Breaking convention: Clubs donate revenue for Syrian Refugee Fund for the first time

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Japanese Honor Society sells ice cream mochi while Red Cross club sells pizookies at club food day on Oct. 2 during lunch. These are two of the many clubs on club food day which vowed to donate ten percent of their profits to Red Cross Refugee Fund. Photos by Kingsley Wang.

Sharon Tung

 

Japanese Honor Society sells ice cream mochi while Red Cross club sells pizookies at club food day on Oct. 2 during lunch. These are two of the many clubs on club food day which vowed to donate ten percent of their profits to Red Cross Refugee Fund. Photos by Kingsley Wang.
Japanese Honor Society sells ice cream mochi while Red Cross club sells pizookies at club food day on Oct. 2 during lunch. These are two of the many clubs on club food day which vowed to donate ten percent of their profits to Red Cross Refugee Fund. Photos by Kingsley Wang.

 

Club food day at MVHS has always been one of the most anticipated events on campus by clubs, students and staff alike. This year on Oct. 2, Community Commision offered a choice for clubs to donate ten percent of their profits to the Red Cross Refugee Fund.

For students looking forward to buy food on Club Grub Day, which clubs sell what food has always been trivial, as long as the food shows up. The food selection process this year has been slightly altered; clubs who agreed to donate ten percent of their profits to aid refugees received priority pick. This may be a motivating factor for some clubs to give up a part of their profit. As long as the money is still helping the refugees, the effort is worthwhile  even if the motivation to donate may not be placed in the best interest of the cause.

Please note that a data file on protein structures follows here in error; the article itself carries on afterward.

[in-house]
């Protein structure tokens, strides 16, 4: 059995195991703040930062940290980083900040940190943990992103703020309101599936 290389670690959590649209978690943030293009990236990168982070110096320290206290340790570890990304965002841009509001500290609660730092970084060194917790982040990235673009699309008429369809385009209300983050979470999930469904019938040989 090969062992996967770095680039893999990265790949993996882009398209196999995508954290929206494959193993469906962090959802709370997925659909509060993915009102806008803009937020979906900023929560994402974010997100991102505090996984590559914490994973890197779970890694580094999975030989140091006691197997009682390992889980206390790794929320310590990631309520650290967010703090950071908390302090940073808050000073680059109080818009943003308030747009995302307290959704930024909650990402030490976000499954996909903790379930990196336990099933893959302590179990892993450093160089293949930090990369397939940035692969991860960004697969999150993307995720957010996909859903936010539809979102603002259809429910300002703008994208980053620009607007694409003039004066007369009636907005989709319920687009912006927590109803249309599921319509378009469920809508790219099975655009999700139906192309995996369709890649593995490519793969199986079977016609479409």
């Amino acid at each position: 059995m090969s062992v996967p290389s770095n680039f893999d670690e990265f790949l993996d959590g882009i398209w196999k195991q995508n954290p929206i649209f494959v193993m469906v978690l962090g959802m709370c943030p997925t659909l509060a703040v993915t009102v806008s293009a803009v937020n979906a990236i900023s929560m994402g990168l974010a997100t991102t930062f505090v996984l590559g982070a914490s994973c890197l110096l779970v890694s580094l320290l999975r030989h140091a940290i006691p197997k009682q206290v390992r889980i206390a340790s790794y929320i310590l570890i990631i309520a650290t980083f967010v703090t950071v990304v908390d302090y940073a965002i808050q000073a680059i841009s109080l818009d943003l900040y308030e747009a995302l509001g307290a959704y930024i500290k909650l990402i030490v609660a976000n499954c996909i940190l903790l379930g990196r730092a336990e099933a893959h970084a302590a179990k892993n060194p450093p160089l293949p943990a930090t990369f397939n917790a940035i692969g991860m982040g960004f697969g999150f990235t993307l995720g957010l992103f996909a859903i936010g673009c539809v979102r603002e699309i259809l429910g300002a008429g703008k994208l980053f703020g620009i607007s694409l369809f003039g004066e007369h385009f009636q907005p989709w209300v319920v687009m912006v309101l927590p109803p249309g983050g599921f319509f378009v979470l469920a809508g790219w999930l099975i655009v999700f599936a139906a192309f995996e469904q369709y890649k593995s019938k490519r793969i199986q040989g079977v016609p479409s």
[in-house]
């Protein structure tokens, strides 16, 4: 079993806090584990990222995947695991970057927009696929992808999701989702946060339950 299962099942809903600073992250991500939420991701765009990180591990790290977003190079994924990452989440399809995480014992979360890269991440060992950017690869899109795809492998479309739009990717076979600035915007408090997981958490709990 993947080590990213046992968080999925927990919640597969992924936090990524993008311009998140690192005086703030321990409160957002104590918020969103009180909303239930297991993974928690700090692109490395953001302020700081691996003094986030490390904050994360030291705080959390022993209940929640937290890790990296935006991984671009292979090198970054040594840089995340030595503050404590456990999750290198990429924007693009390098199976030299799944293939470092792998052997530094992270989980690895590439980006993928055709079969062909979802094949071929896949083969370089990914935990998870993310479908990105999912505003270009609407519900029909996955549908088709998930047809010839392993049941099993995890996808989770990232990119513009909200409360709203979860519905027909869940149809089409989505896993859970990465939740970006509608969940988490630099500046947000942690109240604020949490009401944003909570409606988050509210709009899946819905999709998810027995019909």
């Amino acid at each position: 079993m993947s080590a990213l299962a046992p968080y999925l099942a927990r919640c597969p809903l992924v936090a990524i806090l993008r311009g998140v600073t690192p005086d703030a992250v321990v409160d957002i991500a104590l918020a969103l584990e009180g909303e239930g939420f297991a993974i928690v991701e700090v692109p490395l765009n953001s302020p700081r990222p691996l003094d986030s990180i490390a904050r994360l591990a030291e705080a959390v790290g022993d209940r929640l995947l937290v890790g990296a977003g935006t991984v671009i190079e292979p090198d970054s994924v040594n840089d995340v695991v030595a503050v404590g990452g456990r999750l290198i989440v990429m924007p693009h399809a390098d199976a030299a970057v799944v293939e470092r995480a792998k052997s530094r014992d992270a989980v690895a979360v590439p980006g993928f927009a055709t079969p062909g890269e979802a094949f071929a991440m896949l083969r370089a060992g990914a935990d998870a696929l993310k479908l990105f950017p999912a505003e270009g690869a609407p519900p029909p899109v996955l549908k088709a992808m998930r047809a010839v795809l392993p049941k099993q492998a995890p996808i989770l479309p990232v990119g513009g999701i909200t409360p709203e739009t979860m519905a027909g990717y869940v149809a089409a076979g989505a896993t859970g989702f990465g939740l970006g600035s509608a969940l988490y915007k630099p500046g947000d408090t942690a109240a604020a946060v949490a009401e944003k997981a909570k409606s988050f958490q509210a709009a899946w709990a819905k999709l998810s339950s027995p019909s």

While the priority for food choice may be a driving force behind the clubs’ donations, the donations serve a different purpose to a variety of people. Community Commission’s plan, dubbed as the “ten percent plan” by some, to get the entire school involved in a global cause has brought a sense of unity to MVHS. The choice to bring it up during club food day is timely. Certain clubs, such as Japanese Honor Society and Red Cross, feel an inclination to donate for the actual cause. Ten percent of the profits may not amount to a grand total, but the donations bring the clubs together and show that the school cares about current issues.


Why did your club donate?

Apanuba MahmoodJapanese Honor Society president senior Apanuba Mahmood

“I’ve been tracking the news of the Syrian refugee, and it’s something I found personal to myself. I sympathize with them because they are escaping from a country to flee war, but there’s a lot of misconceptions about it. A lot of the refugees are Muslims and I am also a Muslim, so I identify with them.

Many European countries are taking them in, but in comparision, America is not doing as much. If I can help just from here, that’s a good thing, so that’s why I want to donate some of our profit. Clubs make a lot of profit, so ten percent is definitely doable for people in the [Cupertino] area.”

Aaron ChenRed Cross club co-president senior Aaron Chen

“We already donate to the Red Cross anyways. Part of our proceeds from fundraisers goes towards disaster relief and the migrant situation. [In the past] We don’t directly donate through our club food day profits

It’s a good thing getting all the clubs involved. I don’t know how much total it would make, but it is better than nothing.”

 

How do you feel about the clubs donating to the cause?

Riona GuhaClub food day committee member junior Riona Guha

“I think it’s a really good idea. I’m glad we’re taking initiative to promote better connections to the committee and try to help others. I know a lot of clubs donated for the incentive, but it’s okay since we’re still helping.”

 

 

 

Calvin WongASB Financial Technician Calvin Wong
“It’s a good cause. Potentially, it will be a little bit more paperwork for me, but it will be done. It’s just a couple of extra steps to figure out the finances.”